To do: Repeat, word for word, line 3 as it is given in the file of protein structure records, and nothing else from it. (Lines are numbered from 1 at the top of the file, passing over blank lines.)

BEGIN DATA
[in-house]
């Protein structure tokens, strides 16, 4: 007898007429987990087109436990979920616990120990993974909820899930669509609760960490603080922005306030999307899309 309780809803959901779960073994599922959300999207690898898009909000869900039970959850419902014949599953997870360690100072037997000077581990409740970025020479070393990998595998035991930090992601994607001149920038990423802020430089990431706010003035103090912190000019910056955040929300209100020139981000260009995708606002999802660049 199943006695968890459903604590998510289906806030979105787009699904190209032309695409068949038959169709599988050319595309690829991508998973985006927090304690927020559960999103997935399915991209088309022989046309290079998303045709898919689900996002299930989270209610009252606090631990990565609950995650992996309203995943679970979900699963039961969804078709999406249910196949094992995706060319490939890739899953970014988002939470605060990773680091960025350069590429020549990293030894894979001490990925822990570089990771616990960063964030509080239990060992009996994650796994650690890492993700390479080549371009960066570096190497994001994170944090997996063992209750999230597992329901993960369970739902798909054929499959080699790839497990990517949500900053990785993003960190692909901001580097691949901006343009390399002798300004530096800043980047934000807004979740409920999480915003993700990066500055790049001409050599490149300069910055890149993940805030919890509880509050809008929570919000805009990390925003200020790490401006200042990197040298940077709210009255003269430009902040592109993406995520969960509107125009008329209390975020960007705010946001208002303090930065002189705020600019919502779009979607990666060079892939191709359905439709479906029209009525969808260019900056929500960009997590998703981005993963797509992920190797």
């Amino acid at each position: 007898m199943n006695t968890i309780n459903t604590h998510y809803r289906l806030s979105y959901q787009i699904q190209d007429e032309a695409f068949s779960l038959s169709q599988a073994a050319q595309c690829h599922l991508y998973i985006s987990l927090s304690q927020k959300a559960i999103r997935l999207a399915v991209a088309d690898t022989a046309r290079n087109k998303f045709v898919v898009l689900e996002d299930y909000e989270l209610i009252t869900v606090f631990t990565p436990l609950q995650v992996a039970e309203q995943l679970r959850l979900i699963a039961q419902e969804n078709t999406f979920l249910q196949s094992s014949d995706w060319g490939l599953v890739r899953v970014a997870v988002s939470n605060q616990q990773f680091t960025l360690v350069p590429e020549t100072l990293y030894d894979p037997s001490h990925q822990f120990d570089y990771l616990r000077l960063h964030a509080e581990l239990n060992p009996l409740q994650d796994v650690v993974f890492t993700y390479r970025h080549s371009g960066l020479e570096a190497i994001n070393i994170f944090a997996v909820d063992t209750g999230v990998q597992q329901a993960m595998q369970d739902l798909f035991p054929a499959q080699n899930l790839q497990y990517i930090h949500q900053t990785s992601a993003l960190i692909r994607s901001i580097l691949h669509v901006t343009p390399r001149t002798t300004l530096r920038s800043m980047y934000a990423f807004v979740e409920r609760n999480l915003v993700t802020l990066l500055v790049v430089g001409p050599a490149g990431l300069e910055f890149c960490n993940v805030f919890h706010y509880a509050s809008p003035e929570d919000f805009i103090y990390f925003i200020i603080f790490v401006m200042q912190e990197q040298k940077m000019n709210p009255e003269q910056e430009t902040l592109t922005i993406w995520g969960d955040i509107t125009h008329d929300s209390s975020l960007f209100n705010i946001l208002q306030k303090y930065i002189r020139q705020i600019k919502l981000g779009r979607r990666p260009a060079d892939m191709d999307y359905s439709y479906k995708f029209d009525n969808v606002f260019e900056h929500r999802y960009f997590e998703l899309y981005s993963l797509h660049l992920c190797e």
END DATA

């Amino acid at each position: 007898m199943n006695t968890i309780n459903t604590h998510y809803r289906l806030s979105y959901q787009i699904q190209d007429e032309a695409f068949s779960l038959s169709q599988a073994a050319q595309c690829h599922l991508y998973i985006s987990l927090s304690q927020k959300a559960i999103r997935l999207a399915v991209a088309d690898t022989a046309r290079n087109k998303f045709v898919v898009l689900e996002d299930y909000e989270l209610i009252t869900v606090f631990t990565p436990l609950q995650v992996a039970e309203q995943l679970r959850l979900i699963a039961q419902e969804n078709t999406f979920l249910q196949s094992s014949d995706w060319g490939l599953v890739r899953v970014a997870v988002s939470n605060q616990q990773f680091t960025l360690v350069p590429e020549t100072l990293y030894d894979p037997s001490h990925q822990f120990d570089y990771l616990r000077l960063h964030a509080e581990l239990n060992p009996l409740q994650d796994v650690v993974f890492t993700y390479r970025h080549s371009g960066l020479e570096a190497i994001n070393i994170f944090a997996v909820d063992t209750g999230v990998q597992q329901a993960m595998q369970d739902l798909f035991p054929a499959q080699n899930l790839q497990y990517i930090h949500q900053t990785s992601a993003l960190i692909r994607s901001i580097l691949h669509v901006t343009p390399r001149t002798t300004l530096r920038s800043m980047y934000a990423f807004v979740e409920r609760n999480l915003v993700t802020l990066l500055v790049v430089g001409p050599a490149g990431l300069e910055f890149c960490n993940v805030f919890h706010y509880a509050s809008p003035e929570d919000f805009i103090y990390f925003i200020i603080f790490v401006m200042q912190e990197q040298k940077m000019n709210p009255e003269q910056e430009t902040l592109t922005i993406w995520g969960d955040i509107t125009h008329d929300s209390s975020l960007f209100n705010i946001l208002q306030k303090y930065i002189r020139q705020i600019k919502l981000g779009r979607r990666p260009a060079d892939m191709d999307y359905s439709y479906k995708f029209d009525n969808v606002f260019e900056h929500r999802y960009f997590e998703l899309y981005s993963l797509h660049l992920c190797e």